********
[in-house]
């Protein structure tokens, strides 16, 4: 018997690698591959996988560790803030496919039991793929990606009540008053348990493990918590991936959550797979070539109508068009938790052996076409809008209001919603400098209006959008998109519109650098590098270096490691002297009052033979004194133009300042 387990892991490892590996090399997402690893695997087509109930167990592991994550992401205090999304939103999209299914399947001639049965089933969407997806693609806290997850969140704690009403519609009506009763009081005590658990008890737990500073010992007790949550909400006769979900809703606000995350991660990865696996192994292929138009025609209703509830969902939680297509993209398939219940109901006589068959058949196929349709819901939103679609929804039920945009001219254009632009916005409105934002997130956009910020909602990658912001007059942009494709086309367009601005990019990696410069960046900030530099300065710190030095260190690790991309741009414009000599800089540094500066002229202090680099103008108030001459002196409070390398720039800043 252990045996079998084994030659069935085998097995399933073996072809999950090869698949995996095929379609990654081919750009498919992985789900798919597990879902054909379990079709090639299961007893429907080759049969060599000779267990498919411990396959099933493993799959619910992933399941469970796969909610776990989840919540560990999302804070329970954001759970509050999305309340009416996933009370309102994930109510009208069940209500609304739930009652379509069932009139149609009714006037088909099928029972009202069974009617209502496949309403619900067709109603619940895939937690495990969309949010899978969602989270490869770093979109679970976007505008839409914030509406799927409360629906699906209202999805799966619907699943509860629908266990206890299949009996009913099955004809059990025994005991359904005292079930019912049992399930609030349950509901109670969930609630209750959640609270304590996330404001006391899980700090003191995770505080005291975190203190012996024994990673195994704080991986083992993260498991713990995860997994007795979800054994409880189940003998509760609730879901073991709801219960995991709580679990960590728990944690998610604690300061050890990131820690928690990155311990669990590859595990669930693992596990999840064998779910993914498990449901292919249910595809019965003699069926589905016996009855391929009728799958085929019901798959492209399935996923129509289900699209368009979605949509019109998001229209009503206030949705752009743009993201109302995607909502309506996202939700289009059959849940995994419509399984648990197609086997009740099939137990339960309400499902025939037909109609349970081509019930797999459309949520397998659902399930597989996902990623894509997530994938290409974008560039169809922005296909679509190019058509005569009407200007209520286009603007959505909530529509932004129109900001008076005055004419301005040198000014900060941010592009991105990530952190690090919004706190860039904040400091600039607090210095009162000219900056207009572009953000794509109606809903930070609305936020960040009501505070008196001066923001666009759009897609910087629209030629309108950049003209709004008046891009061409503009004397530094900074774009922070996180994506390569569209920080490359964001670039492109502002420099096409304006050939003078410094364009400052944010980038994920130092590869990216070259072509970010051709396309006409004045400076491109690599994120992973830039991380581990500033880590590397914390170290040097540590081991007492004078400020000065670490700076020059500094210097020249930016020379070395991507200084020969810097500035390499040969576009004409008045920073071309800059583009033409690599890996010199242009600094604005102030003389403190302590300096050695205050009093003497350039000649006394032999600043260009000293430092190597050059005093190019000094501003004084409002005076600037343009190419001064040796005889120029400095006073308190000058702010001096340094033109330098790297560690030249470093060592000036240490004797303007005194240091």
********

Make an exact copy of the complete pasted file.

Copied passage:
[in-house]
């Protein structure tokens, strides 16, 4: 018997690698591959996988560790803030496919039991793929990606009540008053348990493990918590991936959550797979070539109508068009938790052996076409809008209001919603400098209006959008998109519109650098590098270096490691002297009052033979004194133009300042 387990892991490892590996090399997402690893695997087509109930167990592991994550992401205090999304939103999209299914399947001639049965089933969407997806693609806290997850969140704690009403519609009506009763009081005590658990008890737990500073010992007790949550909400006769979900809703606000995350991660990865696996192994292929138009025609209703509830969902939680297509993209398939219940109901006589068959058949196929349709819901939103679609929804039920945009001219254009632009916005409105934002997130956009910020909602990658912001007059942009494709086309367009601005990019990696410069960046900030530099300065710190030095260190690790991309741009414009000599800089540094500066002229202090680099103008108030001459002196409070390398720039800043 252990045996079998084994030659069935085998097995399933073996072809999950090869698949995996095929379609990654081919750009498919992985789900798919597990879902054909379990079709090639299961007893429907080759049969060599000779267990498919411990396959099933493993799959619910992933399941469970796969909610776990989840919540560990999302804070329970954001759970509050999305309340009416996933009370309102994930109510009208069940209500609304739930009652379509069932009139149609009714006037088909099928029972009202069974009617209502496949309403619900067709109603619940895939937690495990969309949010899978969602989270490869770093979109679970976007505008839409914030509406799927409360629906699906209202999805799966619907699943509860629908266990206890299949009996009913099955004809059990025994005991359904005292079930019912049992399930609030349950509901109670969930609630209750959640609270304590996330404001006391899980700090003191995770505080005291975190203190012996024994990673195994704080991986083992993260498991713990995860997994007795979800054994409880189940003998509760609730879901073991709801219960995991709580679990960590728990944690998610604690300061050890990131820690928690990155311990669990590859595990669930693992596990999840064998779910993914498990449901292919249910595809019965003699069926589905016996009855391929009728799958085929019901798959492209399935996923129509289900699209368009979605949509019109998001229209009503206030949705752009743009993201109302995607909502309506996202939700289009059959849940995994419509399984648990197609086997009740099939137990339960309400499902025939037909109609349970081509019930797999459309949520397998659902399930597989996902990623894509997530994938290409974008560039169809922005296909679509190019058509005569009407200007209520286009603007959505909530529509932004129109900001008076005055004419301005040198000014900060941010592009991105990530952190690090919004706190860039904040400091600039607090210095009162000219900056207009572009953000794509109606809903930070609305936020960040009501505070008196001066923001666009759009897609910087629209030629309108950049003209709004008046891009061409503009004397530094900074774009922070996180994506390569569209920080490359964001670039492109502002420099096409304006050939003078410094364009400052944010980038994920130092590869990216070259072509970010051709396309006409004045400076491109690599994120992973830039991380581990500033880590590397914390170290040097540590081991007492004078400020000065670490700076020059500094210097020249930016020379070395991507200084020969810097500035390499040969576009004409008045920073071309800059583009033409690599890996010199242009600094604005102030003389403190302590300096050695205050009093003497350039000649006394032999600043260009000293430092190597050059005093190019000094501003004084409002005076600037343009190419001064040796005889120029400095006073308190000058702010001096340094033109330098790297560690030249470093060592000036240490004797303007005194240091």